2. Materials and Methods
As mentioned above, vegetation friction factors because of flexibility is a function of flow condition and vegetation characteristics. Thus for a relationship between Manning’s and DarcyWiesbach friction factors, the effective parameters on NonSubmerged vegetation can be assumed as follow  (1) 
Where C_{d} is drag coefficient which is equal to ratio of shear velocity to mean flow velocity; V, representing flow velocity; ρ, water density; Y, flow depth; H, vegetation height; A, area of one side of leaf and branches; a , flume bed area covered by vegetation; g, gravity acceleration; ψ, a parameter showing vegetation type and leaf surface; D, vegetation density; μ, water viscosity; ω, first mode of natural frequency for vegetation; E, elasticity of vegetation. Then the dimensionless parameters could be;  (2) 
Three last nondimensional numbers are Reynolds number, Froude number and Strouhal number, respectively. Froude number was less than 1 in all experiments of this study thus it doesn't have any effect on the modelling. The flow is turbulent and steady state is assumed, so Reynolds and Strouhal numbers are not considered here, and Eq. 2 can be reduced as:  (3) 
 (4) 
 (5) 
The experiments were conducted in a 12.6m long, 0.5m wide and 0.6m deep glasswalled flume. Discharge water was provided by a centrifuge pump with maximum 55l/s and 10m head. Three vegetation types, including tall and native populous and tamarisk and mixture of populous and tamarisk with four densities, were tested. Natural bush of this vegetation with 35 cm height were installed in regular spaces (in 100% density at 3 cm distances) in different densities in a 2.8 m part of the flume. Flow depths were 11, 13, 16, 20, 28 cm. Slope of flume bed was variable and was changed from 0.005 to 0.02. Flow velocity is measured by a miniature propeller current meter with a propeller diameter of approximately 10 mm (Nixon 430 made in UK) with ,1.5 % resolution. Velocity was measured 30cm upper and lower part vegetation and in 6 points in each crosssection.Using Manning and Darcy –Weisbach equations following relationship were obtained for (f) and (n) coefficients.  (6) 
Vegetation density of 100% was defined in such a way that if we look at flume bed from above, bed flume is nearly invisible. Then by reducing of bush numbers, three other densities were defined. The momentum absorbing area was obtained by scanning the pictures taken from flume top. Auto cad and Elvis software were used to count area of black pixels number (A). The method of FathiMoghadam (2007) was used to determine the vegetation index Table 1. vegetation index and momentum absorption surface obtained from each tree.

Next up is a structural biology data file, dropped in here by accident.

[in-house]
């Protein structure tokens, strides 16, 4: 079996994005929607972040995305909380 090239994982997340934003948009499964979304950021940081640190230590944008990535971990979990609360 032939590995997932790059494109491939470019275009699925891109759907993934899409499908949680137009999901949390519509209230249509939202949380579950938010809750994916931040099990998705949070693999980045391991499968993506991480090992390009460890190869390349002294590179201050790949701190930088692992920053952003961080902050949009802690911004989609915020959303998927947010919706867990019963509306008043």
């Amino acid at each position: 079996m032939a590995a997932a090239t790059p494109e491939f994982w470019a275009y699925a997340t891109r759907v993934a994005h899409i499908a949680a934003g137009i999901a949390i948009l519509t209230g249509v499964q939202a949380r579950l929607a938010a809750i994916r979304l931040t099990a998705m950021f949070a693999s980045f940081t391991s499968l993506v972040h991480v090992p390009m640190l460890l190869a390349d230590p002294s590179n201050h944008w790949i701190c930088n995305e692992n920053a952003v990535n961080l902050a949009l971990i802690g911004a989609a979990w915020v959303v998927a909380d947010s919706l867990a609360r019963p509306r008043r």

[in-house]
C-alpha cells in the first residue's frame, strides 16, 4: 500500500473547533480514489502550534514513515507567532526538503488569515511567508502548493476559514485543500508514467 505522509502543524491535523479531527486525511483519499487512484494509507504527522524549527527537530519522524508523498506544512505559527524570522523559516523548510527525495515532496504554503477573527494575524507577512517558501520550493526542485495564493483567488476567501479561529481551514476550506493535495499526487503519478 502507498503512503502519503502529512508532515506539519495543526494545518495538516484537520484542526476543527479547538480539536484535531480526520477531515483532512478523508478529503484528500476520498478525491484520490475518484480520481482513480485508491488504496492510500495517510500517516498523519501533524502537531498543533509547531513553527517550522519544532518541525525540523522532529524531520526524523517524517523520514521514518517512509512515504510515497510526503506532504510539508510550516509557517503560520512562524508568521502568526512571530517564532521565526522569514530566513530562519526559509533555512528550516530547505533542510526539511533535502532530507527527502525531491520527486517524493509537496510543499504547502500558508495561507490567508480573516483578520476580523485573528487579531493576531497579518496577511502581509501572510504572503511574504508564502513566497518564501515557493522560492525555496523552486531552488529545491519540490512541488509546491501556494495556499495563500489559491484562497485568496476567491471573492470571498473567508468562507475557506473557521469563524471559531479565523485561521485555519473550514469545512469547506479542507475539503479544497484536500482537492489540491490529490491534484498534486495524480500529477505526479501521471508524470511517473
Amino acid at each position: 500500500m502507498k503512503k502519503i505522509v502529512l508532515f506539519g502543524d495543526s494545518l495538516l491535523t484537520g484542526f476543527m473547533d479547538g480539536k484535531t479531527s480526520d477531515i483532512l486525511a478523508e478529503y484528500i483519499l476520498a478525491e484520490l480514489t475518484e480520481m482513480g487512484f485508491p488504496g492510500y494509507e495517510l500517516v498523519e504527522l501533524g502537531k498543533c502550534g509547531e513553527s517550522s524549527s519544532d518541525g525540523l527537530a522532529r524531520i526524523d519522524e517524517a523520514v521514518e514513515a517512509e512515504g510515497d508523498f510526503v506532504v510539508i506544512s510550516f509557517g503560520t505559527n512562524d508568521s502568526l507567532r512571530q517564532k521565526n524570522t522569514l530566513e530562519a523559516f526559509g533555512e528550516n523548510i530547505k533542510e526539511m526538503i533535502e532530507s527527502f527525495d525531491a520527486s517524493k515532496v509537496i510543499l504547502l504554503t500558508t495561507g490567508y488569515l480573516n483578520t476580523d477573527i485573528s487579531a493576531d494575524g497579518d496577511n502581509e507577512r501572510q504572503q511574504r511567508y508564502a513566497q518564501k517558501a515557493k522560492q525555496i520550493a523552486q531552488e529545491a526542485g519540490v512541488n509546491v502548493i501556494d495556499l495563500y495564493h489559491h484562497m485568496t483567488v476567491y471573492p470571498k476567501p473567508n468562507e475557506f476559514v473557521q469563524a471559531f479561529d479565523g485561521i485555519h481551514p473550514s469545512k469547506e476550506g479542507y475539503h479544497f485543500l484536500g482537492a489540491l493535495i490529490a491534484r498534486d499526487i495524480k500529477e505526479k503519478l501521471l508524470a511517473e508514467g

Tree type  Vegetation Index  Adsorbed momentum area  Tamarix  2.32  0.175  Populous  2.02  0.150 


3. Results and Discussions
The estimated vegetation index and momentum absorbing area for the tested vegetation species are shown in Tab. 1. A considerable effect of velocity on Manning nvalue for different ratio of submergence is shown on Figs. 1 and 2.Effect of ratio of submergence on Manning's nvalue for different channel velocity is shown in Fig. 3 for populous (density of 50%). Friction coefficient increases with ratio of submergence due to increase of more roughness elements.  Figure 1. Manning’s coefficients versus velocity and ratio of submergence for 100% density (Populous). 
 Figure 2. DarcyWeisbach friction factor (f) versus velocity and ratio of submergence for 100% density (Tamarix). 
 Figure 3. Manning’s coefficients changes with submerge ratio in similar velocity in populous in density50%. 
 Figure 4. Manning's n versus velocity for different density (Tamarix). 
Figure 4 shows considerable increase of Manning's nvalue with increase of vegetation density. Figure 5 also illustrates a linear increase of nvalue with increase of density as it was with flow depth in Fig. 3.Figure 6 shows variation of nvalue with velocity for populous and tamarix. A higher value of n for Tamarix reveal more rigidity of tamarix than populous.  Figure 5. Effect of vegetation density on Manning’s coefficients for tamarisk. 
 Figure 6. Comparing effect of vegetation type on Manning’s coefficients (tamarisk and populous, 100% density). 
Using SPSS and vegetation index for tamaix and populous (Table 1), results of all flume experiments in this study were incorporated into Eqs. 4 and 5 and following equations for calculation of friction coefficients (n and f) are correlated.  (7) 
 (8) 
Equations 7 and 8 can be used in river hydraulic models for estimation of friction coefficients (n and f) at any flow and vegetation conditions in metric system of units.
4. Conclusions
Equation 7 and 8 have been developed based on experimental results and can be used to estimate friction factor coefficients for nonsubmerged vegetation along rivers and in flood plains with minimum required parameters. Equations in agreement with previous works (Kouwen and FathiMoghadam, 2000); Jarvela (2004) confirm consider effect of flow and vegetation condition on roughness coefficients. The coefficients decrease with increase of flow velocity, while it increases linearly with increase of flow depth and density due to submergence of more roughness elements. This proofs existence of an additive property for increase of roughness elements. The vegetation index showed to be a suitable parameter to characterize mechanical properties and behavior of vegetation against the flow.
ACKNOWLEDGEMENTS
The authors would like to acknowledge Chamran University of Ahwaz and the Centre of Excellence on Operation Management of Irrigation and Drainage Networks for financial support and facilitation of the experiments. Acknowledgement is also extended to the Research and Standard Office of Khuzistan Water and Power Authority (KWPA).